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Secretary of the Interior Ken Salazar and Secretary of Transportation Ray LaHood joined Colorado Governor John Hickenlooper this week to announce more than $1.7 million in new funding for the Rocky Mountain Greenway. The funding, part of the Federal Transit Administration’s Transit in Parks program, will help establish an uninterrupted trail and open space network in the Denver metropolitan area (watch video here).
“The Rocky Mountain Greenway is a shining example of what happens when strong federal, state, local and private partnerships align to take the vision of this uninterrupted trail and open space network and turn it into a reality for the Denver metropolitan area,” Secretary Salazar said. “Already we’ve constructed important links in the Greenway, and today’s funding will help complete another critical section to connect Denver’s hundreds of miles of trails.”
“In his State of the Union address last week, President Obama called on us to upgrade our nation’s transportation infrastructure to help grow our economy and improve energy efficiency,” said Secretary LaHood. “By working with the Department of the Interior, we are improving access to modern transit services through our scenic parklands and helping preserve these national treasures for future generations.”
“The Rocky Mountain Greenway will improve access and connections to the great outdoors for all Coloradans,” said Governor Hickenlooper. “We want to thank the private, local, state and federal partners that have worked to create this critical space for wildlife and visitors. These trails and open spaces will create excellent recreation opportunities that are accessible from the Denver metro area and will help Coloradans in our goal to be the healthiest state.”
Completion of the Rocky Mountain Greenway, first proposed by Salazar and Hickenlooper in May, 2011, will result in a comprehensive trail system connecting three national wildlife refuges — Rocky Mountain Arsenal, Two Ponds, and Rocky Flats — to Rocky Mountain National Park and to hundreds of miles of trails in the Denver metropolitan area.
This greater connectivity will provide Denver area residents and visitors greater access to rivers, parks, open spaces and other outdoor wildlife-dependent recreation opportunities. The national wildlife refuges will anchor the trail network and offer additional birding, hiking, fishing and environmental education opportunities.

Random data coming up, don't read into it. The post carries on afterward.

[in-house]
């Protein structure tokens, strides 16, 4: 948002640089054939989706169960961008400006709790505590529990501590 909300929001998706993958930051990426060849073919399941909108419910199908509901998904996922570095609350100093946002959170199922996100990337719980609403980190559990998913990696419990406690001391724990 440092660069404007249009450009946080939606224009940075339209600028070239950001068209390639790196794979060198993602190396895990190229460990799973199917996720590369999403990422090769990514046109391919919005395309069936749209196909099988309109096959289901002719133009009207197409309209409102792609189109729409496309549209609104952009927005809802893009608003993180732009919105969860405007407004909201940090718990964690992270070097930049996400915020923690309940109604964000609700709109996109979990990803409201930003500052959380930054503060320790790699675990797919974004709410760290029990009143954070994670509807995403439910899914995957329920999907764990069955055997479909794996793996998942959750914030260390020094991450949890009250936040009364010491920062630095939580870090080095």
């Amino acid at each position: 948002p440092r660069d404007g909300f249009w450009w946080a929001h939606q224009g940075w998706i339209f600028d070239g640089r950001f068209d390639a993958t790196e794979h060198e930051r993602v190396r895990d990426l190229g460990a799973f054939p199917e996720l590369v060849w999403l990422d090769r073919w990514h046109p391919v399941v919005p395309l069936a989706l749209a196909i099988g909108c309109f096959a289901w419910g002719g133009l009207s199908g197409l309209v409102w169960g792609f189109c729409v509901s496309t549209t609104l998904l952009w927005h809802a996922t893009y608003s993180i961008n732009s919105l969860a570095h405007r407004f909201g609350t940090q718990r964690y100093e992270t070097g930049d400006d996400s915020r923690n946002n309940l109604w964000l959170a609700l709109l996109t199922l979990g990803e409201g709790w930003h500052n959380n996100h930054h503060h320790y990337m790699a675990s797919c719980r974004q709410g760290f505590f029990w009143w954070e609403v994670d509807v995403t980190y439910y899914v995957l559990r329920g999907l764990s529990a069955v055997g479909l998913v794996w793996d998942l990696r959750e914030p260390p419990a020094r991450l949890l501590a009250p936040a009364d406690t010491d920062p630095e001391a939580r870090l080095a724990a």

The Rocky Mountain Greenway partnership, including the State of Colorado, the U.S. Fish and Wildlife Service, local municipalities and nongovernmental organizations applied for and received the $1,735,000 in funding through a Sarbanes Transit in Parks grant. The grant will provide for the initial design and construction of the western trail link, connecting Rocky Flats and Two Ponds national wildlife refuges to the Greater Denver trail system. The new trail link will be approximately 7 miles long.
The announcement builds on the recent completion of the Greenway’s eastern trail link, which stretches about three miles from the Sand Creek trail to the visitor center at the Rocky Mountain Arsenal National Wildlife Refuge.
The National Park Service continues to work with local partners on a conceptual alignment for the trail from the Denver metropolitan area to the Rocky Mountain National Park and will be issuing a draft proposal for public review and comment.
In late December, partners celebrated another key conservation milestone for the Rocky Mountain Greenway with the completion of a major refuge expansion. The transaction and land exchange added approximately 1,200 acres of important wildlife habitat protection to the Rocky Flats National Wildlife Refuge, increasing the refuge’s total size by nearly one-third.
The refuge’s expansion permanently conserves a wildlife corridor from the city to Colorado’s Front Range and extends the protections of the National Wildlife Refuge System to a large, contiguous and intact tract of xeric tallgrass prairie. Xeric tallgrass prairie only exists on a narrow band of the Colorado Piedmont, east of the mountain front in Colorado.
Many federal, state, local and private partners worked together for more than four years to complete expansion of the refuge to include and protect Section 16, the portion of land now part of the refuge.
SOURCE: Department of Interior